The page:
Sarah Vowell can be very funny (and, yes, a bit humble-braggy), and some of the characters she encounters on the way are quite interesting. But this is neither a history book nor a biography, despite being shelved that way. This is a travelogue or a humorous travel memoir. It reveals a lot more about the author than about any of the presidents, and I think her larger point has more to do with the quirks of American culture anyway. I think if you know that going in, you’ll probably like this book--especially if you have a plane trip or beach vacation coming up. It’s light, at times silly, and very softly macabre, but it’s not historic.
If you have a day job, like I do, then you’re pretty limited on the time you can set aside to focus on writing. But if you’ve surrounded yourself (virtually or physically) with a solid community of writers, like I have, then one option is to go on writing retreats together.
I’ve gone on the Naked Wordshop’s annual retreats for 5 or 6 years now--since the inaugural retreat--and it’s one of my favorite events all year. We’ve largely ironed out the logistical issues we stumbled over the first year or two, and now it’s just unadulterated quiet writing pleasure with around 7 or 10 other writers. I’ve also taken a solo retreat and recently took a weekend retreat with a long-distance friend and a new friend.
Out of this "vast" experience, I’ve obviously become the expert on all things writer-retreat-y. Rather, I have Opinions! on what works, and I’d like to help first-timers skip the learning curve. Everyone’s process is different, of course, but I find that with a little planning you can accommodate a lot of different styles and keep everyone happy.
Do I expect you to read this post straight through just because it’s here? No, but I do hope that next time you’re planning a retreat, you’ll come back and use it as a reference. Happy writing!
Do not bring:
Above all, a writing retreat, like the rest of life, can succeed or fail based on your attitude. Whatever happens, enjoy your time. This is YOUR retreat, so do what you need to do to make it work for you. Enjoy yourself!
When I was a little less than half-way through Doctor Zhivago, I mentioned it casually to a thoughtful and well-read friend. “Ugh,” he said without hesitation and rolled his eyes. I was confused by this--I was enjoying it so far. Sure there were a million characters, each with multiple names, but the Internet helps with this a lot. And the author does a pretty good job of reminding you who’s who as you go along.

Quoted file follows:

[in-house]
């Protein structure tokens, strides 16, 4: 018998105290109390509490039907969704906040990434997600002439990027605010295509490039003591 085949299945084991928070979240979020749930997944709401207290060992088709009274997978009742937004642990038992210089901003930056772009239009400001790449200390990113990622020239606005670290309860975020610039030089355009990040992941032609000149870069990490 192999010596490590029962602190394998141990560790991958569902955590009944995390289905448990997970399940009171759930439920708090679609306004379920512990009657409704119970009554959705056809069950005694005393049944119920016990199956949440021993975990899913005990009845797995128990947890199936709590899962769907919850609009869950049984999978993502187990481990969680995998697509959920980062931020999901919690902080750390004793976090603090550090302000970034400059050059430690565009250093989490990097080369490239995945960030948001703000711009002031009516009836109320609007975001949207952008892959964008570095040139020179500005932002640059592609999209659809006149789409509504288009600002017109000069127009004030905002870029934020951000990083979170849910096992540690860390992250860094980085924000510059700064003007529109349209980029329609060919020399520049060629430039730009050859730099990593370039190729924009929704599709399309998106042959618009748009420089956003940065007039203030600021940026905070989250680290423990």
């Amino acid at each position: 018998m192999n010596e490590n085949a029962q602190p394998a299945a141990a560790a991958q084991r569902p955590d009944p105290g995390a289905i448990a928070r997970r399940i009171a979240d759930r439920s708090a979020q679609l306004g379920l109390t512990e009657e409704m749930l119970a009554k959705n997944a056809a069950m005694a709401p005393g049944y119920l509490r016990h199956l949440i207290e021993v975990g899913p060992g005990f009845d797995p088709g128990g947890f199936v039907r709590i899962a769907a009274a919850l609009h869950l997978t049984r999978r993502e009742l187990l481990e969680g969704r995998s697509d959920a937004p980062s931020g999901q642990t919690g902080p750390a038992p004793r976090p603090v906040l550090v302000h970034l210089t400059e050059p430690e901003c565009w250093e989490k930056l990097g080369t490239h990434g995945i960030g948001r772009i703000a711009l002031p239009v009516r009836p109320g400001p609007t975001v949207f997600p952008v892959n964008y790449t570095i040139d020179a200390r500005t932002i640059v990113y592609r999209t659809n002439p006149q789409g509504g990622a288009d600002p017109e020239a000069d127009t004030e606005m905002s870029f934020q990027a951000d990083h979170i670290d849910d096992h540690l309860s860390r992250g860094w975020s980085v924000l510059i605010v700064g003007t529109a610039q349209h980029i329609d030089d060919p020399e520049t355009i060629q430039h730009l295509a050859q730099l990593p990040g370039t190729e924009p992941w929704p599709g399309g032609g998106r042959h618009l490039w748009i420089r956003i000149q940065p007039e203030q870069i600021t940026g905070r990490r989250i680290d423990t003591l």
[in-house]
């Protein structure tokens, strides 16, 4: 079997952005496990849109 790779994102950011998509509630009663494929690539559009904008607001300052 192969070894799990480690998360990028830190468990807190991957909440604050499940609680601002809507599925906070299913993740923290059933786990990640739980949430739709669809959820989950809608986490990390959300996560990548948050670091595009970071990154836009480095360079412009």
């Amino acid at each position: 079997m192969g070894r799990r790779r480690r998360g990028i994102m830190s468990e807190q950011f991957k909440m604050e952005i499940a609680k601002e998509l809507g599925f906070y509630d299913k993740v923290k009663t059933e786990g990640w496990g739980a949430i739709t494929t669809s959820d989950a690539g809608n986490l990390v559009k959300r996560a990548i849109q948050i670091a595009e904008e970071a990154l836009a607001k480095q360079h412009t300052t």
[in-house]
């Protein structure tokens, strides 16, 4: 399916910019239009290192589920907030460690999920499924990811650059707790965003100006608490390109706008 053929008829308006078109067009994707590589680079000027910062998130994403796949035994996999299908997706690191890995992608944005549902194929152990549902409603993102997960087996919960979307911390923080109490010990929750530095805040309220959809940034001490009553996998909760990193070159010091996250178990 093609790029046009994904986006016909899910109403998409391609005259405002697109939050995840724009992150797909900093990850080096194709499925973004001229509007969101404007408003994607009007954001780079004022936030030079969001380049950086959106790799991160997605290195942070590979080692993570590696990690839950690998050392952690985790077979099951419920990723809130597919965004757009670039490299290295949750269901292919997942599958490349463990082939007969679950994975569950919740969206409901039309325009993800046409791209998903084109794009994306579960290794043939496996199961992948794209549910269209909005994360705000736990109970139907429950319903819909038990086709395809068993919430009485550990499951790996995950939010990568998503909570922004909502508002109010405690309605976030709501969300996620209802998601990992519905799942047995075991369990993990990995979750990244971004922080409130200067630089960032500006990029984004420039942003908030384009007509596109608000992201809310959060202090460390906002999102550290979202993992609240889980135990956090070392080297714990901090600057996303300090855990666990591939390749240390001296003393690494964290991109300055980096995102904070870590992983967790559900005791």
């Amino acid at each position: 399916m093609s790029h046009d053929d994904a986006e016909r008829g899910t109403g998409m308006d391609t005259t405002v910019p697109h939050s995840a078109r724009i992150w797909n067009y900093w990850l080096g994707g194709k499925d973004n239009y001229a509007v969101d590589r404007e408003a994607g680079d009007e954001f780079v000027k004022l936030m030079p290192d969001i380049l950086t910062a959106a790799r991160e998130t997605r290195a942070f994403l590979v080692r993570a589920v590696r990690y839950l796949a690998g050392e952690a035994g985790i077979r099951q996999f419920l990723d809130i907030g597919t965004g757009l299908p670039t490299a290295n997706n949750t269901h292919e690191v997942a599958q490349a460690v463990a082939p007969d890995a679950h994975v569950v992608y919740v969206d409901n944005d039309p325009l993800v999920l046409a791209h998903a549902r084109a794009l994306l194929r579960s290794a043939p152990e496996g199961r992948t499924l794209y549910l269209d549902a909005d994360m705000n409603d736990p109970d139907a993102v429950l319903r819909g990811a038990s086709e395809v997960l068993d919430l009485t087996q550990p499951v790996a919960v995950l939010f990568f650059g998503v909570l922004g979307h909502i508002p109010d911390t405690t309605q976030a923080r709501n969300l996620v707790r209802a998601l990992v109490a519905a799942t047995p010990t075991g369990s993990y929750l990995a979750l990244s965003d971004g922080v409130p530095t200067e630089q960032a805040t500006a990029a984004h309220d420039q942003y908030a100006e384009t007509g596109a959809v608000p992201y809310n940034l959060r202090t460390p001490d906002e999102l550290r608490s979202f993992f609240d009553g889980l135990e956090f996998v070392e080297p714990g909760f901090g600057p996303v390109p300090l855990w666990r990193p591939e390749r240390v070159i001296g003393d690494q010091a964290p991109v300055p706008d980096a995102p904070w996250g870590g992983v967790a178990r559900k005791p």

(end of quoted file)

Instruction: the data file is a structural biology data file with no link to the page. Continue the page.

Granted, I expected to have trouble with this book. I have a pretty shaky grasp of Russian history. It wasn’t taught in my grade schools, and I didn’t pursue it in college. My 9th grade English teacher taught us Animal Farm as an Aesop’s-Fable-type story about the importance of knowing your place. I expected to get lost in some of the “who’s fighting who, when, and ostensibly why” details of this novel, which stretches from the early 1900s through World War II–a pretty active time in Russia. And I did.
But I kept reading (rather, listening; I got it on CD for my commute). I read without an unusual amount of eye rolling until chapter 13, “Opposite the House of Sculptures.” And then it lost me; I turned. Glancing through other reviews on Goodreads, I’m not the only one who turned at this point. It’s a ginormous chapter in which two characters who are supposed to have the most pure, passionate love ever known to existence speak to each other in impersonal monologues, explaining their feelings and large sections of the plot that the reader has already witnessed.
The chapter probably shouldn’t feel so ridiculously long and boring and forehead-slappingly unbelievable. The reader is supposed to understand the intense passion that these two feel for each other. The problem, obviously, is that we don’t. And this was the point in the book when I realized that there wasn’t going to be any further character development. The characters were fully formed, but they were wooden. The only other explanation for their reactions, emotions, and absences we’d get would be delivered in monologue--either by themselves or the narrator.